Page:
Iced Tea, Ice Tea

by Patricia Reber for the HFSDV Newsletter
Searching the Net… This article is an exercise in using only various sites on the internet to research food history. There is a tremendous amount of information on the internet when used selectively.  Search terms used on the five web sites were: Iced Tea, Ice Tea, tea iced, cold tea, cool tea (with ice), tea and ice, tea with ice.

Not everything on the internet is true.  Do a basic Google search for iced tea history, and you may read that the first recipe appeared in Marion Cabell Tyree's Housekeeping in Old Virginia in 1879.  Some websites contend that it was introduced by Richard Blechynden at the 1904 St. Louis World's Fair.

As early as 1842 descriptions for tea to be cooled with ice then sweetened., as did a recipe in Timbs. [GB New; Timbs 1869] A northern cookbook, Buckeye Cookery, first published in 1876, gave what may be a ‘sweet tea’ - the sugar and tea appear heated at the same time, a method not appearing in other 19th century recipes I’ve read -

Iced Tea
Prepare tea in the morning, making it stronger and sweeter than usual; strain and pour into a clean stone jug or glass bottle, and set aside in the ice-chest until ready to use. Drink from goblets without cream. Serve ice broken in small pieces on a platter nicely garnished with well-washed grape-leaves. Iced tea may be prepared from either green or black alone, but it is considered an improvement to mix the two.

A literary reference from 1860: "Last summer we got in the habit of taking the tea iced, and really thought it better than when hot." [GB Robinson] 

Several accounts by travelers in Russia in the 1840s described how tea was cooled by ice and served with sugar and lemon in every town during the summer. [GB New]‘Russian Iced Tea’ or ‘Iced Tea a la russe’ recipes appeared later in Fannie Farmer, Aunt Babette, Boston Cook Book and other cookbooks.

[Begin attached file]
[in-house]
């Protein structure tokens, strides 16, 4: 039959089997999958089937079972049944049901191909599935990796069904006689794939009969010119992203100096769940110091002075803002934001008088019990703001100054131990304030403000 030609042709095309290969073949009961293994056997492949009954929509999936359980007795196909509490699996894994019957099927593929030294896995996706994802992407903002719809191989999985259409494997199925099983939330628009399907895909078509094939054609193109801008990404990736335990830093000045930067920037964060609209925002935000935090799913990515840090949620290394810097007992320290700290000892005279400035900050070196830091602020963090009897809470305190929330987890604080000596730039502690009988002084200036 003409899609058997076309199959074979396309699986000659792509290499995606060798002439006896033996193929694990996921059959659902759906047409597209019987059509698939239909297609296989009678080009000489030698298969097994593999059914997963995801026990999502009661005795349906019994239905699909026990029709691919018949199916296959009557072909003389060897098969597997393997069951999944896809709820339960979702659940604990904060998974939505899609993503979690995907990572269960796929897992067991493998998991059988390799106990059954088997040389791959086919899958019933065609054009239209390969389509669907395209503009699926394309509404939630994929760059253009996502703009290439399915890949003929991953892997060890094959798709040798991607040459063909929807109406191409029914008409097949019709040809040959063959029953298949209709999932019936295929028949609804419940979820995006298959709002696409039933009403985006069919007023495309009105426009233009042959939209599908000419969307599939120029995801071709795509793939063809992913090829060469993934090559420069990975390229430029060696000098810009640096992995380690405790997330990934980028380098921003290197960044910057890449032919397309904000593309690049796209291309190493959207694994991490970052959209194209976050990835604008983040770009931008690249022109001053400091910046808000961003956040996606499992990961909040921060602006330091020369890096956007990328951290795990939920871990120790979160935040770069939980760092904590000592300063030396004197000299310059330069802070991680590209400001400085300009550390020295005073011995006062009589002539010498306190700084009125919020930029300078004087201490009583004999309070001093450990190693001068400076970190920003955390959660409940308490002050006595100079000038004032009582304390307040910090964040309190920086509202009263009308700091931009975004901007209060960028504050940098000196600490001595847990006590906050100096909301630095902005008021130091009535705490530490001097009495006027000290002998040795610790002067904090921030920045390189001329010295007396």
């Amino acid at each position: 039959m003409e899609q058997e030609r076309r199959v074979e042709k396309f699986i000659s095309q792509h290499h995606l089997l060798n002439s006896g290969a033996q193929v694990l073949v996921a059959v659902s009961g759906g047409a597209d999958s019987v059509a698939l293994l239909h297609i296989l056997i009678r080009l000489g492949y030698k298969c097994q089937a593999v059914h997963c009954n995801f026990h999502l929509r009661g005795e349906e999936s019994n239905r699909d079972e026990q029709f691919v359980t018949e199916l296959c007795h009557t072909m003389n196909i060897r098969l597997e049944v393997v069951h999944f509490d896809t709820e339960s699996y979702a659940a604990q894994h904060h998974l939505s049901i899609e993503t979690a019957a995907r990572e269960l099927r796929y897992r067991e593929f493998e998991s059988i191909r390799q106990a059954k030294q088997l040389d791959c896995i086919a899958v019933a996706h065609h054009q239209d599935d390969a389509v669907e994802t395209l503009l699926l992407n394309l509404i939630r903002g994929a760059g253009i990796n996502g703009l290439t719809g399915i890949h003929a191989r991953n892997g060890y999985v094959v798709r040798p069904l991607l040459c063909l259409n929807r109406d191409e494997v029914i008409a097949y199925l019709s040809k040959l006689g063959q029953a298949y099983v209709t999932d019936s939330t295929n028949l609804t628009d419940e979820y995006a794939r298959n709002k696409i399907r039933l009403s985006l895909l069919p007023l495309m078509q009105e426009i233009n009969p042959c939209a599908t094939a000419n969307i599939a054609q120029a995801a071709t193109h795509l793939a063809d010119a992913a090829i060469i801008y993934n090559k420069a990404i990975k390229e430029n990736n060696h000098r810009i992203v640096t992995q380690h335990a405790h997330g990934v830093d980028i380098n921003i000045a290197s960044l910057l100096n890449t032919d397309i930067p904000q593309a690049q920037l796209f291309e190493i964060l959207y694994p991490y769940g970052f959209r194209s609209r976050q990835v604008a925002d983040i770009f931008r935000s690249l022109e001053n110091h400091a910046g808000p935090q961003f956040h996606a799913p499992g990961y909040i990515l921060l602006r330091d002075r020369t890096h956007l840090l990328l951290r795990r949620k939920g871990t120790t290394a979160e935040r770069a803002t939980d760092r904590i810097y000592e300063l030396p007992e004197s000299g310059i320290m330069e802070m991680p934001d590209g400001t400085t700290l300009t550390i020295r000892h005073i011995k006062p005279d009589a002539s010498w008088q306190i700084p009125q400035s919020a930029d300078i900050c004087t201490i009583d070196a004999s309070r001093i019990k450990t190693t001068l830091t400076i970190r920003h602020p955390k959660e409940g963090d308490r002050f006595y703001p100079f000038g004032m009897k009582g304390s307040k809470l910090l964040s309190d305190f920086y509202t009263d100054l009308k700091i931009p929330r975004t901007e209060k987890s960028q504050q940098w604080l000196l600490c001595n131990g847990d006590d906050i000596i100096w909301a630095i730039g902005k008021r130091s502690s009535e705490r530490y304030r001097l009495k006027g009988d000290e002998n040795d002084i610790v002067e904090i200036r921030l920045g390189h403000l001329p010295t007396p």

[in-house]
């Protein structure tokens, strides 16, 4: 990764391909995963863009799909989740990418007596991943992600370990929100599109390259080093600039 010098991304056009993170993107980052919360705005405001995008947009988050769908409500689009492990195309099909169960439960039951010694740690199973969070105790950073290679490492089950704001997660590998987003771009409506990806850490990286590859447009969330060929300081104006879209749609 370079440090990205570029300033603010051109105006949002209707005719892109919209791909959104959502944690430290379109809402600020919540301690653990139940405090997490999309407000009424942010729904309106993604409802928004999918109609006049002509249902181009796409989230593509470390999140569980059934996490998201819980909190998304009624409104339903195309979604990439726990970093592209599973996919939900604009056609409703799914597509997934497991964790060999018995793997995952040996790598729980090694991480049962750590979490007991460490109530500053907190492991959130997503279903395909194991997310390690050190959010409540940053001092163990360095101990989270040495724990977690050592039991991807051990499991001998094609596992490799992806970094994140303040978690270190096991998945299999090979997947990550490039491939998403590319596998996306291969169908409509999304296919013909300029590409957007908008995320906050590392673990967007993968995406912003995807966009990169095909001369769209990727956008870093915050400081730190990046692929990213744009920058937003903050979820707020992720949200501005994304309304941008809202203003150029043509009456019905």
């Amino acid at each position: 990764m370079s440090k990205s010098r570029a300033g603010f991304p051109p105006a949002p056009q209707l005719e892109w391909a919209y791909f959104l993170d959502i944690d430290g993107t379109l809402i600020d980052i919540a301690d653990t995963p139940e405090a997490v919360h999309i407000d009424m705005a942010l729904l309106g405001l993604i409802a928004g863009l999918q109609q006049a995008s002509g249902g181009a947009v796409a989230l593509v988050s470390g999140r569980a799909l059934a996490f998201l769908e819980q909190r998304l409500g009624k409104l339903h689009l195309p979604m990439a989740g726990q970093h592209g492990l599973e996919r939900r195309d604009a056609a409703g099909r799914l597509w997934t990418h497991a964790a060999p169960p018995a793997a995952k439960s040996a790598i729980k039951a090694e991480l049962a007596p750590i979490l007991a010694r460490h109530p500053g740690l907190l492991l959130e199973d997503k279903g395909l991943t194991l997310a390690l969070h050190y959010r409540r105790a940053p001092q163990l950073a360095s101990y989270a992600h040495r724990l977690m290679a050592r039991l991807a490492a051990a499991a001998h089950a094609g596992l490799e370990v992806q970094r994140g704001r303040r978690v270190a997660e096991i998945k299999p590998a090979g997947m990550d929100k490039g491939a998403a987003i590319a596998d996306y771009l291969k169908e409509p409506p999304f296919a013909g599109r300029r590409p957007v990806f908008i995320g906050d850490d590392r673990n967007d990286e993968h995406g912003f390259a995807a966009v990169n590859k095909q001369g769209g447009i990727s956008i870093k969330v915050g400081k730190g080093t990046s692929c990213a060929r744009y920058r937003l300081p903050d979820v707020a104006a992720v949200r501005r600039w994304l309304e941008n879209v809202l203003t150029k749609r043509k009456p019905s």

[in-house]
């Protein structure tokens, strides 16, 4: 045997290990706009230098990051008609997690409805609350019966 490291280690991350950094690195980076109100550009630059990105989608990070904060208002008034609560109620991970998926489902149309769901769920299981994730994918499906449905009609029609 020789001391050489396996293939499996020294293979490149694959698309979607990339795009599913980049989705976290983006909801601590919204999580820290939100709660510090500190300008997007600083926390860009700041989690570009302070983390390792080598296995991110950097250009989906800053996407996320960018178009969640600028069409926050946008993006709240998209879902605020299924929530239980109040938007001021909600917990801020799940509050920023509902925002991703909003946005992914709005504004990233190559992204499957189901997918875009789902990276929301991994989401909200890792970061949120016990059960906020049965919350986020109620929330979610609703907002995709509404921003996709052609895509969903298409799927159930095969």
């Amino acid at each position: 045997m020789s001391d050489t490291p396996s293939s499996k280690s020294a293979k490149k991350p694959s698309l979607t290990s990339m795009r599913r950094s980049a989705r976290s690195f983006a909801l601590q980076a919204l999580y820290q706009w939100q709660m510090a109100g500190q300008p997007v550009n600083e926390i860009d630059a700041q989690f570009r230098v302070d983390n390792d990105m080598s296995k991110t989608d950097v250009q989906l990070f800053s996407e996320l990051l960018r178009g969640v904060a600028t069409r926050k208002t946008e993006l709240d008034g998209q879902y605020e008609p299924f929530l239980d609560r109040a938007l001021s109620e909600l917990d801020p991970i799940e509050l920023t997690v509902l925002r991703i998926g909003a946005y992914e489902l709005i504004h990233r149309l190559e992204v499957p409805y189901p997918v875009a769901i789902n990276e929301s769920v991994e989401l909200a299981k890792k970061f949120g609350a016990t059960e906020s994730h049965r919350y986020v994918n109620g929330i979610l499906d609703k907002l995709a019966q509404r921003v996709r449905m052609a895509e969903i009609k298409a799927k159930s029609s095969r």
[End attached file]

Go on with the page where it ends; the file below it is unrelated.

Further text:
Some early references were medicinal. Several times Dr. Dewees, in his 1854 book, recommended cold tea and in Chambers, under 'Thirst’ - "Cold tea, without milk or sugar, is the most satisfying drink under these circumstances." However, an article in the Inter Ocean detailed the perils of iced tea. [GB; MOA; NN]

“Iced tea is the latest beverage” proclaimed a Maine newspaper. [NN Bangor 1872] “Iced tea is constantly growing in favor, and is now considered a standard beverage in many homes.” [NN Boston 1888] Iced tea was “liberally provided during the warm weather” in the Senate cloak-rooms, and yet that year “the use of iced tea as a summer drink has not yet attracted the attention it deserves…”[GB American; Leslie]

In 1897, “Ice-cream and ice-tea are terms now commonly used for what are properly iced-cream and iced-tea.” [GB Raub] The no ‘d’ ice tea had actually been used earlier. [GB New 1842]

An early non-brewed recipe stated “...the best iced tea is not steeped in hot water. Just try “steeping” it for a few hours in cold water, using a little more tea than for the hot beverage and having it strong enough to be weakened with ice-water when it is to be served.” [NN Bangor 1880] It was also the method found in Aunt Babette’s. [FA 1889]

From a 1775 London dictionary: Cold’tea. Brandy. [EC Ash] A century later an article recounted a Senator’s stay at the Ocean House, Newport which was ‘strictly prohibition.’ He was told to go to the Casino and ask for iced tea. “But I don’t drink cold iced tea,” interrupted the senator. “Of course not, you only call for it. Don’t you understand? They’ll bring you brandy and soda.” [NN Sentinel 1886]

Newspaper articles in the later part of the 19th century discussed the virtues of either green or black teas and the best method to prepare iced tea.  One even contained a poem to Iced Tea. [NN Daily Picayune, 1897]

Advertisements offered free iced tea samples in the tea shops. “As usual, delicious ice tea served free at the Tea Store today.” [NN Macon 1896] Remember that the next you order an ice tea.

Web Sites Searched
EC Eighteenth Century [Gale, in libraries]
FA Feeding America cookbooks/index.html
GB Google Books
MOA Making of America
MW [1774-2006]
NN Nineteenth Century Newspapers [Gale– in libraries]

Works Cited
American Druggist July 1884 p130
Ash, John. New and Complete Dictionary. London: 1775
Aunt Babette’s Cook Book. Cincinnati: Block Pub., 1889 p465
Chambers's Encyclopaedia. Phila:  Lippincott & Co 1872-73. 
Dewees, Wm. Treatise on the diseases of females. Phila: Blanchard, 1854. 10th
Frank Leslie’s Popular Monthly June 1884 p645
New Monthly Magazine. 1842 review of Kohl’s 1842. p144
Raub, Albert. Helps in the Use of Good English. Phila: 1897 p 248
Robinson, Solon.  How to Live.  NY: Fowler & Wells, 1860. p 157
Timbs, John. The Year-book of Facts in Science and Art. London: 1869 p159
Tyree, Marion. Housekeeping in Old Virginia. 1878 p64
Wilcox, Estelle. Buckeye Cookery. Minn: 1877 p119
Atchison Daily Globe (Ks) July 16, 1897 p4
Bangor Daily Whig & Courier (Me) Aug 24, 1872; Aug 9, 1880
Boston Daily Advertiser (Ma) June 28, 1888 p4
Daily Picayune (New Orleans, La) Aug 7, 1897 p7
Inter Ocean (Chicago, Il) July 25, 1878 p2
Macon Telegraph (Ga.) Aug 1, 1896 p5
Milwaukee Sentinel (Wi) Aug 22, 1886 – from: Albany Evening Journal